At Earth Wrights we love getting outdoors and playing in the fresh air, but even if the weather forces you indoors there is never an excuse not to play! So this year, after the last of the Christmas pudding has been scraped from the bowl and before you get cosy in front of the fire/radiator/x-box why not have some fun playing a silly game?
The Victorians loved parlour games. In Dickens’ A Christmas Carol, when Scrooge goes to ‘visit’ his nephew Fred with the ghost of Christmas present, Fred’s guests are playing parlour games which we still play today such as Blind Man’s Bluff and Twenty Questions. Here are some old and new games for you to try.
The Minister’s Cat
This game actually features in the 1970 film adaptation of Dickens’ novel and is a fun game for all ages.
Sit in a circle and start a clapping rhythm – two claps on the thighs and two hand claps, so thigh – thigh – clap – clap. To this rhythm each person takes it in turn to say ‘The minister’s Cat is a … Cat, adding an adjective in the space starting with the letter ‘a’. So ‘The minister’s cat is an awful cat’, the next person ‘The minister’s cat is an attractive cat’ and so on until someone misses their turn, as it gets more and more difficult to think of new adjectives. Once a person is out you move on to the next letter of the alphabet. ‘The minister’s cat is a brilliant cat’. When (if!) you make it to x you can use words starting with ‘ex’. Variations include each person doing the next letter of the alphabet or the next person having to find an adjective that starts with the last letter of the previous one. So ‘The minister’s cat is an abominable cat’ and then ‘The minister’s cat is an excellent cat’ That’s advanced level parlour gaming.
Reverend Crawley’s Game
Nobody seems to know who reverend Crawley was and what he was doing inventing games, but this is a good one to work off some Christmas dinner. Works best with 8 – 10 people.
Stand shoulder to shoulder in a circle, put your hands in the middle in a big bunch and grab any hand. Once everyone is attached you will find yourself in a knot and without letting go of the hand you are holding you have to untangle the knot. Fun, silly, energetic. Might make you regret skipping yoga class.
Remember playing snap as a child? Well, this is the turbo charged variant.
Each person picks a category of objects, for example flowers or food or movies. A pack of cards is dealt. (If you have a large group use two decks. Don’t worry if some people have more cards than others) Moving clockwise each person, holding the cards face down, reveals their next card. When two people have the same card they have to shout out an item from the other person’s category and the first person to shout wins. So if my category is ‘forms of transport’ and the other person’s ‘politicians’ I have to say ‘Thatcher’ before they say ‘car’ in order to win the two cards. The person with the most cards at the end is the winner. Once an item has been used it cannot be repeated by another player.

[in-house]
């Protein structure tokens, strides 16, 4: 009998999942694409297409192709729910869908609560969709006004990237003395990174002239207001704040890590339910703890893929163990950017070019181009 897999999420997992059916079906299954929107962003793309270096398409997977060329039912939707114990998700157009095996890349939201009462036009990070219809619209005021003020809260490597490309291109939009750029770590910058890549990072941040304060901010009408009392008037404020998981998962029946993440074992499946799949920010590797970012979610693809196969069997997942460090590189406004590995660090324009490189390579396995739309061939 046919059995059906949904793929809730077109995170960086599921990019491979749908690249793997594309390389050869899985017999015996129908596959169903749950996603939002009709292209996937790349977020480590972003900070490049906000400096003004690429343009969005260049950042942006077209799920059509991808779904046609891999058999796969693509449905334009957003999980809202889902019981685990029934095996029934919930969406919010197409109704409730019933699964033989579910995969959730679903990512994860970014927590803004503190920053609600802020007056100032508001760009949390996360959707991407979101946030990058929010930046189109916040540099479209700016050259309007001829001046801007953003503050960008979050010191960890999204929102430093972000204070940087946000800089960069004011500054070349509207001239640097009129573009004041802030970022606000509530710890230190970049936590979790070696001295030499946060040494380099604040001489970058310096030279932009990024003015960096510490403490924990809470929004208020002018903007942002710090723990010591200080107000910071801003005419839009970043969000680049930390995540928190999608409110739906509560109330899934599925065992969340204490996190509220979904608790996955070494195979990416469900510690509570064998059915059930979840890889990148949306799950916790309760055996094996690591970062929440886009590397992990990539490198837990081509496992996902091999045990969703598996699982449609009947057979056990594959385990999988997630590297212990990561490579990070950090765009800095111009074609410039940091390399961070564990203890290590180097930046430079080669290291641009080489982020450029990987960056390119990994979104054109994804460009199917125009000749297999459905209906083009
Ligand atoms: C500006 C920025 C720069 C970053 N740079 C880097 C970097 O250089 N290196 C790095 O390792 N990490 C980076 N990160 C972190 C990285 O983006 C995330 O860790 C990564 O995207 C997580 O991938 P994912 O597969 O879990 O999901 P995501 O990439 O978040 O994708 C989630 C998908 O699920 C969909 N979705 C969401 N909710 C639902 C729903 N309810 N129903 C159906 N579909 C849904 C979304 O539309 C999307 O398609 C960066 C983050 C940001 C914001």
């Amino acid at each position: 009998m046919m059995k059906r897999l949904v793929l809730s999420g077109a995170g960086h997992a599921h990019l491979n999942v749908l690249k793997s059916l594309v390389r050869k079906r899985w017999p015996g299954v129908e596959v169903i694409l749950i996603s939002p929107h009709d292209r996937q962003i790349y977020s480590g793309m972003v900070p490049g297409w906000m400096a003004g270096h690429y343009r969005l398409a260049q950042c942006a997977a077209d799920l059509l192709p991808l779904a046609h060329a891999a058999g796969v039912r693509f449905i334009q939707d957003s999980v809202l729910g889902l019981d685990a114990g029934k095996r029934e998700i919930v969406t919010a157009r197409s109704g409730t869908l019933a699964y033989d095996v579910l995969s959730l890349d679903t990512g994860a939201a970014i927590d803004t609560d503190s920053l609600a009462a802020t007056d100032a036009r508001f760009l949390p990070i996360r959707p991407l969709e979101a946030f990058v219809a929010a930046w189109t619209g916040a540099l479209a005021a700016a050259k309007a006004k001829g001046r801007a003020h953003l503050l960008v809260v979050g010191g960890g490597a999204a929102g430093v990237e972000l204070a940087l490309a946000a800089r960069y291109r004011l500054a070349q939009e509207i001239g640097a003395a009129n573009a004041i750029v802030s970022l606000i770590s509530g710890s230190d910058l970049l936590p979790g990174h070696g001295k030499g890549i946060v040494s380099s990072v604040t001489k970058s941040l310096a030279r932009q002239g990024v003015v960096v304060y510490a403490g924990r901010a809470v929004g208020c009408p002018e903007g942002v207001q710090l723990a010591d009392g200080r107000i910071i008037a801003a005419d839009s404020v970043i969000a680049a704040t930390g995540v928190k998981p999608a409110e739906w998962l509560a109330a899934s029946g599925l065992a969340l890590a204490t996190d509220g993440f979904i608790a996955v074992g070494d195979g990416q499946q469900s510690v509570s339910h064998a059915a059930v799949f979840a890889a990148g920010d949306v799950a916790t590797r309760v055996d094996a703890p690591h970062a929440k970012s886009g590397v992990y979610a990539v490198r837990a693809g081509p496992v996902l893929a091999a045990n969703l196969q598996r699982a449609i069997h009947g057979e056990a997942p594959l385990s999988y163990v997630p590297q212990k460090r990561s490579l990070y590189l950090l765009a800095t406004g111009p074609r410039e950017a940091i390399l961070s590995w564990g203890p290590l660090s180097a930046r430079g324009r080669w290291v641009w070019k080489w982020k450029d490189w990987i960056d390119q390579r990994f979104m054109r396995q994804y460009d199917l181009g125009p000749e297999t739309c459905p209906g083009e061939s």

Good for upwards of 5 people. The more people the harder and more frantic it gets. Expect to be clutching your head by the end of it.
One minute mayhem
My family’s favourite. You will think it’s impossible, and it is, until you play it.
This game requires two teams of between 3 and 6 people. On small scraps of paper each person writes the name of a famous character, dead or alive, fiction or non fiction. Write one name on each piece of paper aiming to write about 6-10 each (depending on how long you want to play) All names go into a hat.
The game is played in several rounds. At each round one of the team gets up, pulls a name from the hat and has one minute to try and make the rest of their team guess who it is. Once the name is guessed they can pick another name, trying to get as many guesses in one minute. When their minute is over their score is noted and the hat goes to the other team. Each person gets a go until all the names have been guessed. That is the end of the round. After each round the names all go back in the hat.
The first round you can use words to describe the person without saying their name.
The second round you can only use mime, no words.
The final round you can only use your facial expression to communicate the name on the paper. It helps if members of the other team cover your body with a sheet so only your face is showing.
Absurd, but hilarious. And you’ll be hooked before you know it.